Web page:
Big news. Drug maker Merck has been found liable for the death of Robert Ernst, a 59-year-old marathon runner who died of a heart attack after taking Vioxx for his arthritis. The drug company has been assessed a fine of $253 million.
Here's my take on the whole situation. Drug companies are motivated primarily by the quest for greater profits, and this leads to a reduced emphasis on safety and quality of products, as illustrated previously in the Fen-Phen debacle, and now again with Vioxx, and in several other cases. If we were to nationalize these pharmaceutical companies, we might be able to enforce stricter standards of research and quality control, and we would certainly end the drug companies' unjust price inflation. True, nationalization is an extreme option, and there is probably a better solution somewhere in the middle. But something needs to be done, and fast, before more people die because a drug company was more concerned about making a buck than curing disease.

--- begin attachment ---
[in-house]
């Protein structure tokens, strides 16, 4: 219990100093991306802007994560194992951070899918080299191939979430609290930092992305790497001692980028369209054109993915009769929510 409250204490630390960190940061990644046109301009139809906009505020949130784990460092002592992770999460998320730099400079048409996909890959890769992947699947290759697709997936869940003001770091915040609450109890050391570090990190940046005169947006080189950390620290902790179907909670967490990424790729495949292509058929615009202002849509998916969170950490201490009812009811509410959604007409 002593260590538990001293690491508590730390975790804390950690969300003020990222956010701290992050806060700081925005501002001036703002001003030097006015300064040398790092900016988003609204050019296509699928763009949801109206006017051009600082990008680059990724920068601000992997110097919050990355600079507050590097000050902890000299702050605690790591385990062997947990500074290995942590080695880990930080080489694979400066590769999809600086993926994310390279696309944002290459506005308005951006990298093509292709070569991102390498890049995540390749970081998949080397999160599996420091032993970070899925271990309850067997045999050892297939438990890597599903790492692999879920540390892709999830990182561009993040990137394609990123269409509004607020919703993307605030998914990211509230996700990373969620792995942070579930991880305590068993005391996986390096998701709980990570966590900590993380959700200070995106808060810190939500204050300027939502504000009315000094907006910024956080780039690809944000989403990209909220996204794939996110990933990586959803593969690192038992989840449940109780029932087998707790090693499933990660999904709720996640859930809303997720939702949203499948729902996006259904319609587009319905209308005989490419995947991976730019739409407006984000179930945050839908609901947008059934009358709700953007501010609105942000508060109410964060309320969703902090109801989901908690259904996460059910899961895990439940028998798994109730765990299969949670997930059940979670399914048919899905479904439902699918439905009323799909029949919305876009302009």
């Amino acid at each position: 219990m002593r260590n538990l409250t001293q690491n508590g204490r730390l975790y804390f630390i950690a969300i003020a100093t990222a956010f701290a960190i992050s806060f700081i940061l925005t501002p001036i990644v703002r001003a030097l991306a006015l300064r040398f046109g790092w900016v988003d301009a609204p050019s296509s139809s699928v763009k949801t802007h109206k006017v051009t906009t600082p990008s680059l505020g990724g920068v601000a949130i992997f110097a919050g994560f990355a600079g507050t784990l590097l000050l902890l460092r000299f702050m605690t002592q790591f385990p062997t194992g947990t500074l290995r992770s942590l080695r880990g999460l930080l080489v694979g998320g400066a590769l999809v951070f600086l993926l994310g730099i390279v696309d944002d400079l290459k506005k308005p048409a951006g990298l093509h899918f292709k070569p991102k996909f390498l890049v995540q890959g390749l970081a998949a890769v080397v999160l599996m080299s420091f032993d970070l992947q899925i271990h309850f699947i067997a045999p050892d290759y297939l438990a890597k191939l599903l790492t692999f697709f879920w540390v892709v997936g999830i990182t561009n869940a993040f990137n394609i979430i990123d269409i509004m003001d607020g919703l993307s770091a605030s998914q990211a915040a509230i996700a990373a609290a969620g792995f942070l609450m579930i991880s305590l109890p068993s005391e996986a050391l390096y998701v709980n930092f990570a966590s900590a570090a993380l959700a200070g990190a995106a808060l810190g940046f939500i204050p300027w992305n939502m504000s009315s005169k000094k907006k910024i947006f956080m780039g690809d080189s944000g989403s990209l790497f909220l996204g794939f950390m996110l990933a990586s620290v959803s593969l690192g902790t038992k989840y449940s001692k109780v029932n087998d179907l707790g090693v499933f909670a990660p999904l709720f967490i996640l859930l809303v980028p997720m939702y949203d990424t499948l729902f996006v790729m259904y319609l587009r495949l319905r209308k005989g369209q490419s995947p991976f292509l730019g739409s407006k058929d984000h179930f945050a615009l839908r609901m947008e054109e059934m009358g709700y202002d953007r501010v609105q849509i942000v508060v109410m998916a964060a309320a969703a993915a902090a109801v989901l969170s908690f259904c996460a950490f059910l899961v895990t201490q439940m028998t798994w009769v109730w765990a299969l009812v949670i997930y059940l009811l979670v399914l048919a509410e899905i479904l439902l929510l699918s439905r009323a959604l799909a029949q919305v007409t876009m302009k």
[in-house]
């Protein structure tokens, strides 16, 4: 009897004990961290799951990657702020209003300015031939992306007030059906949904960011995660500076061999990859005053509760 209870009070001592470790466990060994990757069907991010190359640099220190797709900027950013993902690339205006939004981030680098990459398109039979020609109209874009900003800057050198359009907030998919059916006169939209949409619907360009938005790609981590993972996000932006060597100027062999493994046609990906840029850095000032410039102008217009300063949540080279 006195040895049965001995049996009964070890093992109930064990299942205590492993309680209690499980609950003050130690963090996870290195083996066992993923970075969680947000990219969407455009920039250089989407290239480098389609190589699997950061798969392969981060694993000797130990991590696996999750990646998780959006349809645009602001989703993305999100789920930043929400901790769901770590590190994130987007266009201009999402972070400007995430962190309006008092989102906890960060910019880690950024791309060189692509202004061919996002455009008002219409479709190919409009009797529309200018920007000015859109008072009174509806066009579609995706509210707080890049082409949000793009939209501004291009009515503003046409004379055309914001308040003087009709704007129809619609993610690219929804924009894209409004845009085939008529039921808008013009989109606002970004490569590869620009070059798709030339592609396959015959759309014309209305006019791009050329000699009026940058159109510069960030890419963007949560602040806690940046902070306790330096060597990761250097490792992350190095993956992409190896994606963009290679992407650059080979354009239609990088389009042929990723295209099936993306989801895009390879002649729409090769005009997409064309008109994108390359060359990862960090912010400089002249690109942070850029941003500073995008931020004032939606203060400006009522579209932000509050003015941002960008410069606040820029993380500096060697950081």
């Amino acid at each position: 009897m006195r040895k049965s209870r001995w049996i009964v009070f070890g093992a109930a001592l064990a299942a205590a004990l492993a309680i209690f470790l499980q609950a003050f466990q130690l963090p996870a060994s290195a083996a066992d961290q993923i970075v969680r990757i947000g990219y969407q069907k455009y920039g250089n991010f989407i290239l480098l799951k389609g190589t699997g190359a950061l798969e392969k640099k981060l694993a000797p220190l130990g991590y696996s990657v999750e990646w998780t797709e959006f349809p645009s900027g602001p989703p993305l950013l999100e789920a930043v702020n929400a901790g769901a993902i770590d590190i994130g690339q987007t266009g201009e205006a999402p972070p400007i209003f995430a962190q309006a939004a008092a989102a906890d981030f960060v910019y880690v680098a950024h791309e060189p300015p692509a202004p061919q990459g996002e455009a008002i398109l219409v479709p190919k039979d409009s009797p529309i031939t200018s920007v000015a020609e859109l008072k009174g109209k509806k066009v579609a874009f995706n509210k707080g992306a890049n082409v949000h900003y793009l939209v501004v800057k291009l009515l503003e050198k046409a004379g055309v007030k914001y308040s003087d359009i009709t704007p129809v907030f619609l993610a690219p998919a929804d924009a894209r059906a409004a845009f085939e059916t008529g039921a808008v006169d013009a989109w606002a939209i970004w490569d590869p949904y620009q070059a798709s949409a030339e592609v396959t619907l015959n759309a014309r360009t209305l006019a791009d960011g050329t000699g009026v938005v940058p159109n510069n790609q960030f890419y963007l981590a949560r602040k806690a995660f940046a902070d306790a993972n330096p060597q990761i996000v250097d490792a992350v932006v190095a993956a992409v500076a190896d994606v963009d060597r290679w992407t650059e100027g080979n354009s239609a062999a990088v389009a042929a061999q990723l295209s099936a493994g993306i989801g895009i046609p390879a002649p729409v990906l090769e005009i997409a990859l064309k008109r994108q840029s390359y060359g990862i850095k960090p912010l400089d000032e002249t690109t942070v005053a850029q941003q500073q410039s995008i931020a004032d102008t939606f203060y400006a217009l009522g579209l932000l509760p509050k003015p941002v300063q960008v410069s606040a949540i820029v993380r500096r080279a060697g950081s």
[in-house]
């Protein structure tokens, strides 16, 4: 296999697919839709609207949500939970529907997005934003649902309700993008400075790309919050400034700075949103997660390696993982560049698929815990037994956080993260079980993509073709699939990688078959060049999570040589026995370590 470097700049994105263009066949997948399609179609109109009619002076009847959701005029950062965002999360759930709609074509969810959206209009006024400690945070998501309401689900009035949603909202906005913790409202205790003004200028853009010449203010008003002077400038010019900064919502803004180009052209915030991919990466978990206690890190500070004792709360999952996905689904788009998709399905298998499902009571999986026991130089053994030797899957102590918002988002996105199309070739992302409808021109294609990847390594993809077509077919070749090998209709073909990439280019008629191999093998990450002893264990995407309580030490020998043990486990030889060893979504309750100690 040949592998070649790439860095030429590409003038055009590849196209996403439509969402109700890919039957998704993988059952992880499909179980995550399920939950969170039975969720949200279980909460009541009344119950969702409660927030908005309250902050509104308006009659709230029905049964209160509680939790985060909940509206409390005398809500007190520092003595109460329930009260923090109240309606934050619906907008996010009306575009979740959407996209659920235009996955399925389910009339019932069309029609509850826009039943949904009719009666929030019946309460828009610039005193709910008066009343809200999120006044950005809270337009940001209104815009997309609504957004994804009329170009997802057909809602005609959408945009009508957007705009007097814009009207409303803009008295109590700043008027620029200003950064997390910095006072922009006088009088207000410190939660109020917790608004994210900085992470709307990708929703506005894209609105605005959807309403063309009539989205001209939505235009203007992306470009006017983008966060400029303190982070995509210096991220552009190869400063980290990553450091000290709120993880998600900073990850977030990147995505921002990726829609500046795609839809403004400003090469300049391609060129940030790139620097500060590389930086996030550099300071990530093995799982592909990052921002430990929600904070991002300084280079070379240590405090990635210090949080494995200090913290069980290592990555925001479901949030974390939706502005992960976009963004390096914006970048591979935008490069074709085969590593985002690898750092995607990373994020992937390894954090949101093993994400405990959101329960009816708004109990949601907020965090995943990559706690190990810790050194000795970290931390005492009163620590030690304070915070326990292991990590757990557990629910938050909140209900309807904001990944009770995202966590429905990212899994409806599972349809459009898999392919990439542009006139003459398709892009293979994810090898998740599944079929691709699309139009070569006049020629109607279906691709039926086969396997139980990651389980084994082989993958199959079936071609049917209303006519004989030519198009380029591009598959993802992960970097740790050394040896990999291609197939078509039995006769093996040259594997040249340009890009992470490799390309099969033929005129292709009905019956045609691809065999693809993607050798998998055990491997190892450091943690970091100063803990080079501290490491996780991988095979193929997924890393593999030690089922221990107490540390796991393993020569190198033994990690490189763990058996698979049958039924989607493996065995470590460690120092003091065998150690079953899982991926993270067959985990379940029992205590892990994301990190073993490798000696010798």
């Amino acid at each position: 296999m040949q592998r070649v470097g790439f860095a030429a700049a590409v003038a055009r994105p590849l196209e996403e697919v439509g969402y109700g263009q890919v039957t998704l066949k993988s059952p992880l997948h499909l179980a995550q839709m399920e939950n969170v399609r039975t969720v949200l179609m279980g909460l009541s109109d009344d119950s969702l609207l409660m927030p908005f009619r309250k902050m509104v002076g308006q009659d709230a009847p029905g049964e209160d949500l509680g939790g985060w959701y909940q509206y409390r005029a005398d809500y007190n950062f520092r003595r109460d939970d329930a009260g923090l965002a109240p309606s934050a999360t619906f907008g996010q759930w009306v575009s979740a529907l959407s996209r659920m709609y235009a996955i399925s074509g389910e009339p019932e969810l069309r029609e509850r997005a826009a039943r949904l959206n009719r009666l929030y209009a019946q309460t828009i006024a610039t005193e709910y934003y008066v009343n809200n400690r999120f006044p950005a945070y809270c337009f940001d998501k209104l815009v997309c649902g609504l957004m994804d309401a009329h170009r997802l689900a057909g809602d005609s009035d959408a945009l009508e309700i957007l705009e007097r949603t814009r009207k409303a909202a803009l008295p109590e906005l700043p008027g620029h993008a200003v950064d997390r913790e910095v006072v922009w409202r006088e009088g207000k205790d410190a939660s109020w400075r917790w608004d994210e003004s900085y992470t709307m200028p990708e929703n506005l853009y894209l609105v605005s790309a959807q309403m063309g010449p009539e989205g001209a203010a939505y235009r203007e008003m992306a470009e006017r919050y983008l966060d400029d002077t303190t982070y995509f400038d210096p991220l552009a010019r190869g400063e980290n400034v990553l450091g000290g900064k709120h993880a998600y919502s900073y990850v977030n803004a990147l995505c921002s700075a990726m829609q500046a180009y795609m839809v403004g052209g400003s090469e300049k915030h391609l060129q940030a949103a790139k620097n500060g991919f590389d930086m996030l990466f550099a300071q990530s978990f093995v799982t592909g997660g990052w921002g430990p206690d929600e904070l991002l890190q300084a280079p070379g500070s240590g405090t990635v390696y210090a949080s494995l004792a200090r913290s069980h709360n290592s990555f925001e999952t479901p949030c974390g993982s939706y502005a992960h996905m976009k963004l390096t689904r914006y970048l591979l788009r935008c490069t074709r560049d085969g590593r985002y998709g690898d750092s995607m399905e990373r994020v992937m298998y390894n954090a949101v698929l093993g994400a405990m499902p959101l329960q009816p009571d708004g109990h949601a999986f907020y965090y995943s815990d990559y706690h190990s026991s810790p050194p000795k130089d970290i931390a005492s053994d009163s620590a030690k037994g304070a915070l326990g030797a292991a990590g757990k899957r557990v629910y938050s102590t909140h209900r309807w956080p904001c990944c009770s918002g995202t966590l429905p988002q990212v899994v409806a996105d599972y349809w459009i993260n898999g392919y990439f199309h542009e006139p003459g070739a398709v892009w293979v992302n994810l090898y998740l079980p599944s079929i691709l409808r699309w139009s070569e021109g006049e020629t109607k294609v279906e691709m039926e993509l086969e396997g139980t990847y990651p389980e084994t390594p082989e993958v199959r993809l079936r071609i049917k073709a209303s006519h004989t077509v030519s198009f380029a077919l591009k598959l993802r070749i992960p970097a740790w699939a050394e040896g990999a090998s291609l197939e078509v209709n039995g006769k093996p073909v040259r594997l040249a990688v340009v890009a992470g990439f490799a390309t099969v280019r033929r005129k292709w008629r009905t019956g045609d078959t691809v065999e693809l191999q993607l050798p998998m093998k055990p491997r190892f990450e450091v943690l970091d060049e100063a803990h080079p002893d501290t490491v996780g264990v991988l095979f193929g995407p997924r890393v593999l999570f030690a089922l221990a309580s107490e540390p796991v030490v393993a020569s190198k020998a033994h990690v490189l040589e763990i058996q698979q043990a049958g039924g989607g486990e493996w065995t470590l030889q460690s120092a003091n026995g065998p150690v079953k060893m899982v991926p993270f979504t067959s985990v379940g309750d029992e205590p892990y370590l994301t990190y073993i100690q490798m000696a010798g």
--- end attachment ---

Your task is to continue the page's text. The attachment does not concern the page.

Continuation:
I have a serious ethical and moral problem with the concept of for-profit health care, and this case serves as yet another example of why I feel justified in this position. I do not believe that it is ethically justifiable to make a profit off of another person's illness or injury, and I certainly don't believe that these drug companies have a right to charge exorbitant prices for drugs that haven't even been tested properly in the first place. This country needs a fundamental change in the way it does health care. We need to start thinking of health care as a right, rather than a privilege or a "product" that can be marketed. We need to start thinking of people who need health care as citizens, not consumers. If we can do that, then we'll be on track to joining the rest of the industrialized world and creating a good national health care system that covers everyone equally and comprehensively.
And then maybe we can start focusing on curing cancer and AIDS rather than baldness and erectile dysfunction.